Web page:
The last year has not been kind to Turkey's "zero problems with neighbors" policy. Relations with Syria plummeted once Ankara -- after some initial delaying -- came out resolutely against the Assad regime. Ties with Iran, though still cordial on the surface, are suffering their own strains because of Ankara and Tehran's differing policies regarding the situation in Syria and Turkey's frustration with Iran over several other political and economic issues.Now Iraq can be officially added to the list of neighbors that Turkey has problems with. In late April, Iraqi Prime Minister Nuri al-Maliki labeled Turkey an "enemy state" bent on interfering in his country's internal affairs. In response, Turkish Prime Minister Recep Tayyip Erdogan said his Iraqi counterpart -- leader of a Shiite party -- lacks an understanding of democracy and is fanning the flames of sectarianism in Iraq. The exchange of words led to ambassadors being summoned in both capitals.
More pointedly, Turkey is now playing host to fugitive Iraqi vice president Tariq al-Hashimi, a Sunni who is currently wanted in Iraq on charges of running death squads in the country. The issue of the VP's fate will likely only further strain Turkey-Iraq relations now that Interpol has issued a "red notice" that asks for help in the capture of Hashimi, who says the charges against him are politically motivated.To a certain extent, the breakdown in Turkey-Iraq relations is surprising. After the European Union, Iraq is the most important market for Turkish exports. The two countries also have long-established energy ties. So what went wrong? Turkey expert Henri Barkey, writing for the Al-Monitor website, explains:
From a Turkish point of view, there are two primary reasons for the loss of confidence in Maliki’s government. To be fair, Maliki was never Ankara’s preferred choice for the post of prime minister. Following the 2010 Iraqi elections and the interminable delay over the formation of the new government, Ankara and Washington had sided with Iyad Allawi, the secular Shiite former prime minister who led a largely Sunni coalition. Far more telling was the very close and supportive links Ankara had forged with the current — and fugitive — Iraqi vice president, Tariq al-Hashemi.
Still, the Turks, whose primary goal is to ensure Iraq maintains its territorial unity, have viewed themselves as balancers of sorts among Iraq’s ethnic mosaic. Following its convincing 2007 electoral success, the ruling Justice and Development (AK) party overhauled its Iraq policy and replaced its largely antagonistic relations toward the KRG with an attitude of cooperation. Ankara even opened a consulate in Erbil, which not only signaled a de facto recognition of the KRG as a federal entity in Iraq but also opened the floodgates for cross-border trade.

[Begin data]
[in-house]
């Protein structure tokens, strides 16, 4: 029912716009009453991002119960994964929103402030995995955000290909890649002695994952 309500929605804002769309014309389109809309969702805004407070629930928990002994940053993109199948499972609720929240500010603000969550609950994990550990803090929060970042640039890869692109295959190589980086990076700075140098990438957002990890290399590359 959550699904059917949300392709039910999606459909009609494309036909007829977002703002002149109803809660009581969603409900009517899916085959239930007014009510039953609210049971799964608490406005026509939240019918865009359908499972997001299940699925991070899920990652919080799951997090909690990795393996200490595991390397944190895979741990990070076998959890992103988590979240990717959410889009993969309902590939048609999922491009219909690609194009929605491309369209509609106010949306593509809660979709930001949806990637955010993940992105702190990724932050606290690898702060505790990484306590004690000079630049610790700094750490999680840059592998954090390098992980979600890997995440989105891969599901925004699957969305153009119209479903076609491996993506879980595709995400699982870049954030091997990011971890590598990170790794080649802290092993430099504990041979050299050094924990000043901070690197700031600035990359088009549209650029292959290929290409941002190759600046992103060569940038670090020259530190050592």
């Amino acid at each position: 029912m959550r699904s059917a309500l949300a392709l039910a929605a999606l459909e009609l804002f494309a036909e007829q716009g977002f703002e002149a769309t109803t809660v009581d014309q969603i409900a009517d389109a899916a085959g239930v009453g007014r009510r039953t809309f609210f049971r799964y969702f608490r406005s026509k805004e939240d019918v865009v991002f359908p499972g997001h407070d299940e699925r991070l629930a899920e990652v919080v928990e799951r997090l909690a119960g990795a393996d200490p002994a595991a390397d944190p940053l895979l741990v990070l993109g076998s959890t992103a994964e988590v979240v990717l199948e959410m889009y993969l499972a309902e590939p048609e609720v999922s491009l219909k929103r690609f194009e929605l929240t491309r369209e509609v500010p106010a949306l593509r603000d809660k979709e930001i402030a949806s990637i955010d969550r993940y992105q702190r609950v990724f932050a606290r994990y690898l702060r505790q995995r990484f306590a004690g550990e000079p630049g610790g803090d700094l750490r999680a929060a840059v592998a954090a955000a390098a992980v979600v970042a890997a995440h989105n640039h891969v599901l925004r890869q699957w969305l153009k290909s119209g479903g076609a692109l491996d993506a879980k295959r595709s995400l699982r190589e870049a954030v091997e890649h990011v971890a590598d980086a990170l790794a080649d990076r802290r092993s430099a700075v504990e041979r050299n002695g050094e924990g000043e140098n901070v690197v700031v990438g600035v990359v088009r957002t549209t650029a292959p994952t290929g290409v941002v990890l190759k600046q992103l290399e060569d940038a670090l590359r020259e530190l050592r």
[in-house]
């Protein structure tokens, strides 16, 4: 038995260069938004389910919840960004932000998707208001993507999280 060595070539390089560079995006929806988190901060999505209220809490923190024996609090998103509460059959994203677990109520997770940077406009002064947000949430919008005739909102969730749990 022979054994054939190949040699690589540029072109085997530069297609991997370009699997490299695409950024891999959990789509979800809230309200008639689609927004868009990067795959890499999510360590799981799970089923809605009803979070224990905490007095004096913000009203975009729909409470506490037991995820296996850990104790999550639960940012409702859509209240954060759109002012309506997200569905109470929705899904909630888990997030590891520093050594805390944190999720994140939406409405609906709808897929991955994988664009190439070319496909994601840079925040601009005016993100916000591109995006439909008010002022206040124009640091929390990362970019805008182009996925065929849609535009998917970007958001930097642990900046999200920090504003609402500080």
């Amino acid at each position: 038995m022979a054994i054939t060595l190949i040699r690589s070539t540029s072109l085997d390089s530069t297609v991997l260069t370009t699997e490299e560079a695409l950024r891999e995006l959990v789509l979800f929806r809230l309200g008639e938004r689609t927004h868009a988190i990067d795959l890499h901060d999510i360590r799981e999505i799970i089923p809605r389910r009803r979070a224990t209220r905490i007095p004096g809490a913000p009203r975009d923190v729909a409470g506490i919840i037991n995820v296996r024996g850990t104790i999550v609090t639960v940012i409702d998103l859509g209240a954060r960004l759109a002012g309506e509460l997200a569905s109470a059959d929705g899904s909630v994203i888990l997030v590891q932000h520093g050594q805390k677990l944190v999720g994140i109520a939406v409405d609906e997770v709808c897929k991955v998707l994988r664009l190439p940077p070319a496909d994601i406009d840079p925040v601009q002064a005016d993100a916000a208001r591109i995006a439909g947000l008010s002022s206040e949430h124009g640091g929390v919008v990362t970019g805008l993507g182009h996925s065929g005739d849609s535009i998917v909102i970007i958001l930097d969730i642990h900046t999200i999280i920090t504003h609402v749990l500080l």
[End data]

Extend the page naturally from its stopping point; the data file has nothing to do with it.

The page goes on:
Ankara has become persuaded that Maliki’s increasingly erratic and authoritarian style of governance is endangering the fragile make-up of Iraqi politics and encouraging secessionist impulses. Maliki, according to the Turks, has acted more as a sectarian leader than a national one, alienating first and foremost the Sunni community.
Maliki clearly has his own grievances against Turkey. Ankara's growing closeness with Massoud Barzani, leader of the autonomy-minded Kurdistan Regional Government (KRG) in Northern Iraq is clearly not sitting well the Iraqi PM, who is intent on consolidating power in Baghdad. But Maliki (like the Iranians) is also alarmed by Ankara's regional ambitions. In a recent speech in parliament, Turkish Foreign Minister Ahmet Davutoglu -- the architect of Turkey's "zero problems" policy -- laid out Ankara's vision for the "new Middle East." “We will continue to be the master, the leader and the servant of this new Middle East," he said. "In the new Middle East the aspirations of the people and justice will rule; not tyranny, oppression and dictatorships. And we will be strong defender of this voice. And a new zone of peace, stability and prosperity will emerge around Turkey.”
It's an ambitious vision, but, as Barkey points out, one that also contains the seeds for future conflict with neighbors. "If Turkey is to succeed in shaping the changing nature of the Middle East, it will have to increasingly interfere and intervene in the politics of its neighbors," he writes. "This is deeply disturbing to states such as Iraq at the cusp of the region’s sectarian and ethnic cleavages."